“It should go without saying that no one goes into poetry for money.”—Americans genuinely love poetry. In a new piece on The Millions, Kate Angus explores the struggles of poets and publishers to translate that appreciation into sales.
“I read selections from my Intro to Philosophy textbook in the basement of my dorm in between loads of laundry, which I had to wring out over a drain in the floor before tossing them in the dryer. I remember rushing through my assigned chapters of Moby-Dick every Sunday night before class, when I would meet with three other students and a professor to discuss symbolism. And I remember my horror when I realized exactly how long “Song of Myself” was at two in the morning. But somehow that horror is gone now, and all that’s left is the quiet joy that came from spending so much time interacting with books I otherwise might never have opened.”—Kaulie Lewis reviews her “Degree in Books.”
“Q: Does putting a series of covers together offer more or less challenges?
A: I think a series of covers is much easier. Turd Theory (one of The Twenty Irrefutable Theories of Cover Design, written by myself and Jon Gray) works on the idea that in a scary world of disorder and chaos people are programmed to seek out repetition and order. So even the worst cover in the world, repeated 20 times in different colours of the rainbow will get you an award or two.”—Jamie Keenan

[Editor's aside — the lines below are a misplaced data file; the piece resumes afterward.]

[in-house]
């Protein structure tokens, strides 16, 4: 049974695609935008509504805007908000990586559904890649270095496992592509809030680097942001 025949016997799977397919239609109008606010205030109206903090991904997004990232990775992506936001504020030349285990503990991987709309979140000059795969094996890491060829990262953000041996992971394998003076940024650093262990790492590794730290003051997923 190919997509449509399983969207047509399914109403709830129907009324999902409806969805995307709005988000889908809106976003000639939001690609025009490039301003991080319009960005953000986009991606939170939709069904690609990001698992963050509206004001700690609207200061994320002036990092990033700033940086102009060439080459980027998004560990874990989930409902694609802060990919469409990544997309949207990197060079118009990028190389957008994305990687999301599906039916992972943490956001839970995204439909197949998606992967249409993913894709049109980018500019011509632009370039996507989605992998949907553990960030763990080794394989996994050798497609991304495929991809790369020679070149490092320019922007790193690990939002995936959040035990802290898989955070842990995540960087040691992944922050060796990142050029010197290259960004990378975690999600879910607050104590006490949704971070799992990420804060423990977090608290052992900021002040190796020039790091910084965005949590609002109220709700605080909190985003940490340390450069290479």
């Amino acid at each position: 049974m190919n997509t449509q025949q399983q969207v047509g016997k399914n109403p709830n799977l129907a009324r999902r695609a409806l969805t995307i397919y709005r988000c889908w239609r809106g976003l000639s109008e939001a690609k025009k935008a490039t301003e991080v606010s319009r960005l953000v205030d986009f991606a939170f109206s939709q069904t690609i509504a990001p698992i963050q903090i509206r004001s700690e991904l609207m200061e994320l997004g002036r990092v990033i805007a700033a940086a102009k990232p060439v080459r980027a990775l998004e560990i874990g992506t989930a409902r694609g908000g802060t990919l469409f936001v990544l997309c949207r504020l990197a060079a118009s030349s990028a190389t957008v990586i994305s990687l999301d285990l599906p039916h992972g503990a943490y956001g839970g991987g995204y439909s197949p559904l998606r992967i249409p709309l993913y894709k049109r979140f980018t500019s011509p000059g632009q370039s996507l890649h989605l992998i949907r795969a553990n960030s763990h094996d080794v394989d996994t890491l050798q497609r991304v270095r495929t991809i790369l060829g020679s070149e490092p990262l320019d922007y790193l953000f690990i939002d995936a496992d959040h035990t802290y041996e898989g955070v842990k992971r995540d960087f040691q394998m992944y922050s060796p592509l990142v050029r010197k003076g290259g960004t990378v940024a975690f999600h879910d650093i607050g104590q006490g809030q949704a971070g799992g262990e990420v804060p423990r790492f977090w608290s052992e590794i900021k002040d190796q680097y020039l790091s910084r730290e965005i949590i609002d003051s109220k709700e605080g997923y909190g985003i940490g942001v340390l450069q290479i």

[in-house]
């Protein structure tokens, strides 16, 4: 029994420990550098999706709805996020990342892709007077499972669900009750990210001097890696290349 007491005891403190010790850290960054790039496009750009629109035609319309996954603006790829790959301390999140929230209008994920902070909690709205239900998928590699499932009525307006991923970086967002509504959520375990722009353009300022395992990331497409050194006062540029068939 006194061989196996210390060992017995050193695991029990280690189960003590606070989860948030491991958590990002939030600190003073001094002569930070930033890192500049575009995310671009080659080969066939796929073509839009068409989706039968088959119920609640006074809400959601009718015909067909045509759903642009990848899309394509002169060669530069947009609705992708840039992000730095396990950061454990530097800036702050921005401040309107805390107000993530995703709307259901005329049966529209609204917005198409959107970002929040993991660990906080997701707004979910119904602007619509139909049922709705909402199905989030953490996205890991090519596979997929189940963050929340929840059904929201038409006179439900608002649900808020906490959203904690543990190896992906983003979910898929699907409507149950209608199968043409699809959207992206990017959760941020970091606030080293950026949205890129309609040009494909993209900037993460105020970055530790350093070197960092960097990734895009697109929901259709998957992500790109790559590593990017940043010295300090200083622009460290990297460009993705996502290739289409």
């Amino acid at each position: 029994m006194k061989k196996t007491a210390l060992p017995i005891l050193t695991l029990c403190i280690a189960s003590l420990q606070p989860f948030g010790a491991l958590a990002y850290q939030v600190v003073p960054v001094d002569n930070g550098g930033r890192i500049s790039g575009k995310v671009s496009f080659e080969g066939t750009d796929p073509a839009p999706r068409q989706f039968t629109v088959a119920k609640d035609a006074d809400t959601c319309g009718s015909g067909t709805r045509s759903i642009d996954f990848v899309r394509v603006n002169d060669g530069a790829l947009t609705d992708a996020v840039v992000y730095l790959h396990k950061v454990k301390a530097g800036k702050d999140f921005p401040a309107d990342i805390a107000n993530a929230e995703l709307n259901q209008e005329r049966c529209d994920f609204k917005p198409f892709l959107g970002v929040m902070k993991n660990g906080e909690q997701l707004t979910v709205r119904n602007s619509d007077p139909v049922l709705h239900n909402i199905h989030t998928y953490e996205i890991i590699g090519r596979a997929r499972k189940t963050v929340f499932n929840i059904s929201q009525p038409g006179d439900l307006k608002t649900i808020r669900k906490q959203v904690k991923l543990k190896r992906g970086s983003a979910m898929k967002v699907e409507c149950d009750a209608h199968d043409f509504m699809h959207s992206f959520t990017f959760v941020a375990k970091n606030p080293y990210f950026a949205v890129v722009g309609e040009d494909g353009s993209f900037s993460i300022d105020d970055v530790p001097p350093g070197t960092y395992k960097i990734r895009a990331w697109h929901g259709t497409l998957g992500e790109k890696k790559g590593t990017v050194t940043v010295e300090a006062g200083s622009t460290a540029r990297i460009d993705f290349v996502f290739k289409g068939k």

“As a teacher, and occasional perpetrator, of writing, I decided it would be fun to ask some of my favorite people how they deal with The Block. These bits of testimony will not work for all writers, but I believe a sense of the options (while remembering that one does not struggle alone) is of great practical value in staving off madness.
“What I love about opening sentences is the complete lack of rules, how each writer gets to decide how best to guide a reader into their narrative. A writer, after all, is the instructor for the experience of their own work, and the opening sentence––after the book design, title, and epigraph––is among the reader’s first impressions. Opening sentences are not to be written lightly.”—Jonathan Russell Clark on “The Art of the Opening Sentence.”
“When the narrator was a boy, cold titanic masses appeared in the skies above London: Icebergs. As explorers both official and amateur try to climb the snowy pekas, packs of children follow in their frigid shadows.”—This is the teaser for China Miéville’s newest short story, “Polynia.”
“That errant spot of ink, she believes, makes a difference, contributing to what she calls a ‘routine but serious misunderstanding’ of the document.”—Oh, great. There’s a “typo” in the Declaration of Independence.
“Like characters in a somewhat less swashbuckling Jack London novel, these are all characters, and writers, who are grappling with their environments.”—Our own Lydia Kieslingwrites for Salon about the recent flood of Brooklyn writers and the novels they’re producing, particularly the just-released-yesterdayFriendship by Emily Gould.